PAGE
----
It would not be unfair to the other prophets, nor flattery to Isaiah, to call the book of Isaiah the pinnacle of Israel’s prophetic books. Isaiah rises above the other voices to a high majesty, glory, and splendor that adorns not only the promises of the Old Testament but dominates and drives forward the writings of the New Testament.Read More
Filtering by Category: Theology
Front page of Jerusalem Post, on some hot day in Judah, 685 BC: “Isaiah, Senior Prophet Finally Foretells Something Good.” A day later, the columns are gushing about King Manasseh’s new religious policies, the religious section is full with new houses of worship, and the Hebrew stock exchange is up.Read More
This week in Grace-for-Life class, we launched a new series on following Jesus from the Gospel of Mark. We often miss the fact that Jesus was fully human and limited Himself with respect to time, place, energy, and all the other ways we are simply finite. So He had to be laser-focused in His mission. The Gospel of Mark conveys this clearly as we will discover by following the Son of Man on Mission through Mark's Gospel.
In introducing this series this past Sunday, we began by pointing to the key text that we will return to again and again: "For even the son of man came not to be served but to serve, and to give His life as a ransom for many" (Mark 10:45). Jesus Himself summarizes the goal of His mission to His disciples: He will lead and save by becoming a servant and a sacrifice.
We learned several key points this week:
- We are prone to creating imaginary Jesus's. Many people detest religion, but almost everyone finds a way to like Jesus, and they do so by remaking Him in their image. Jesus is often made the poster-boy for their cause. But those are idols, images we've made up. What we want to do is follow the genuine Jesus of Nazareth, the one revealed in the Scriptures.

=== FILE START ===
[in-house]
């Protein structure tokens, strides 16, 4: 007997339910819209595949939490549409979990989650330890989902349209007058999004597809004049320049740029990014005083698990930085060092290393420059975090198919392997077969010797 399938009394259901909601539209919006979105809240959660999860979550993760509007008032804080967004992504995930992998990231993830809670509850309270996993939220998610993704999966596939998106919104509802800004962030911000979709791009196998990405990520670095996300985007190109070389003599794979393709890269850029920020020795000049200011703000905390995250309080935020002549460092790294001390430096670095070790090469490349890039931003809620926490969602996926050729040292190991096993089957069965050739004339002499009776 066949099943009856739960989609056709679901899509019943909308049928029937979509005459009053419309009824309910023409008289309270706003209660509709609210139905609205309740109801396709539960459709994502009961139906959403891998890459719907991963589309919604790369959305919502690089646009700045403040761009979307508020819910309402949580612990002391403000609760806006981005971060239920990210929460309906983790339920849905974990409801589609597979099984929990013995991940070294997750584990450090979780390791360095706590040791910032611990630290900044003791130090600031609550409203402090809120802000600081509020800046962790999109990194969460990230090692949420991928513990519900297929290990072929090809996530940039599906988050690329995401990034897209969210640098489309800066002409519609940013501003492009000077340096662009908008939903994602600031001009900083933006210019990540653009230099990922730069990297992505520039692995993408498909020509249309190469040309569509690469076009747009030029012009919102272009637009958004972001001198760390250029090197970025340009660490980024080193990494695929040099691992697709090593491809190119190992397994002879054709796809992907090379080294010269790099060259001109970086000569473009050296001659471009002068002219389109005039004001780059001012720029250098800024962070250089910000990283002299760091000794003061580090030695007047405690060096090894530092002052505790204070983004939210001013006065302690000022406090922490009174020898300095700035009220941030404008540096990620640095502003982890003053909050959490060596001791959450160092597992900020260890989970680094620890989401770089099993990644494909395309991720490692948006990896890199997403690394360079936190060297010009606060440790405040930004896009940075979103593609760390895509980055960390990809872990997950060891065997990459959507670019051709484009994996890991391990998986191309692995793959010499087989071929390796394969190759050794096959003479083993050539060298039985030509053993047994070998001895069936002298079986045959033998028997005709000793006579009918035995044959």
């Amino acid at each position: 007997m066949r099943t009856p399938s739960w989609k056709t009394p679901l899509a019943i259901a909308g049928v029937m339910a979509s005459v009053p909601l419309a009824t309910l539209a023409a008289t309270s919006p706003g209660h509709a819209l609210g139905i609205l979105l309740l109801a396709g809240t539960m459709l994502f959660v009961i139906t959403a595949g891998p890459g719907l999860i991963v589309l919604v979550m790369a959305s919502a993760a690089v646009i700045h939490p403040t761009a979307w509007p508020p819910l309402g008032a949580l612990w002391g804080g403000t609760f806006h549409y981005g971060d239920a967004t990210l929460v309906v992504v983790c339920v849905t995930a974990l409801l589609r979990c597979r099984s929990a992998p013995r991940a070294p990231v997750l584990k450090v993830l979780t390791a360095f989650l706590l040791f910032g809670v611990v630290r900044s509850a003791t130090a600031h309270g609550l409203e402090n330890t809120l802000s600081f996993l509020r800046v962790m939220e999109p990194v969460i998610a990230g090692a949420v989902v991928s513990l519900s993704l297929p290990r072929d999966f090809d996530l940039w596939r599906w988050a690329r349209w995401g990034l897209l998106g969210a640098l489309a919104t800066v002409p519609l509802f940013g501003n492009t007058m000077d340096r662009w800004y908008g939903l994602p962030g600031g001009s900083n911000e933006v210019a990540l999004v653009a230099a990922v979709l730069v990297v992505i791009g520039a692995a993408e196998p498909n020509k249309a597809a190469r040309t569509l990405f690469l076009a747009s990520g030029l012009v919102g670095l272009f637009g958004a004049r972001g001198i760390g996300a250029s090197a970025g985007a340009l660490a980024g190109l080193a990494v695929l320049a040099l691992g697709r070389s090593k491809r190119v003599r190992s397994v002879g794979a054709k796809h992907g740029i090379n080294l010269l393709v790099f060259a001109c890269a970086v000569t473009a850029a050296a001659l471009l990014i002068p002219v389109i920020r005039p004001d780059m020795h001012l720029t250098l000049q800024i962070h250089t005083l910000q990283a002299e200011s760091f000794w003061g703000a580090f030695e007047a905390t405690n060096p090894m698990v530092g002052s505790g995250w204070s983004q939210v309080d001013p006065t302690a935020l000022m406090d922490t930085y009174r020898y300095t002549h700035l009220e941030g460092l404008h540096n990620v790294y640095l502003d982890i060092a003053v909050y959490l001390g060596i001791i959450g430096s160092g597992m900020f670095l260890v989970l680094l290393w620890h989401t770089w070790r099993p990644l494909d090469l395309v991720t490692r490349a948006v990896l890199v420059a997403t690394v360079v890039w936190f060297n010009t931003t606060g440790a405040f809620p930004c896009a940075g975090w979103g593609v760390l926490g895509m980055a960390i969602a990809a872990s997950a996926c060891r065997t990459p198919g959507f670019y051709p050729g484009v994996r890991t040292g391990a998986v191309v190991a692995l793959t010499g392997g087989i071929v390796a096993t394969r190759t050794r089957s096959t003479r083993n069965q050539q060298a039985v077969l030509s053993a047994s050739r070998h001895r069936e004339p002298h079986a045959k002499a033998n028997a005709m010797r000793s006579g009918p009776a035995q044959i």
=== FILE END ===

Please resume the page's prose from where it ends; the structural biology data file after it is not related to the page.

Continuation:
- Jesus can only be known through the Gospels about Him. No one knows Jesus better than Matthew, Mark, Luke, and John. We say many things about Jesus, but often we do not know Him. He can truly only be known by digging in deep to the works He commissioned His followers to write. Out of 66 books of the Bible, 4 of them are portraits of this Jesus of Nazareth. What we should desire is to so know the Jesus of the Gospels that we grow to anticipate and expect how He would respond, act, do, and say.
- Jesus was strange, much stranger than we've come to believe. Jesus could not be elected president were He with us today in spite of what either party might say. He was a first-century bearded Jewish, single man who traveled the countryside with a group of 12 selected disciples (mostly fishermen). His entourage was unimpressive, and the only animal we ever hear of him riding is a donkey, and he attracted the sick, the dying, and the poor by the thousands.
- BUT, the people loved Him. Jesus gave people, who had nowhere else to turn, hope, and He changed them forever. That is why we have their stories collected in the Gospels, because they really happened, and these people were really changed by their encounter with the magnetic prophet from Nazareth, Jesus.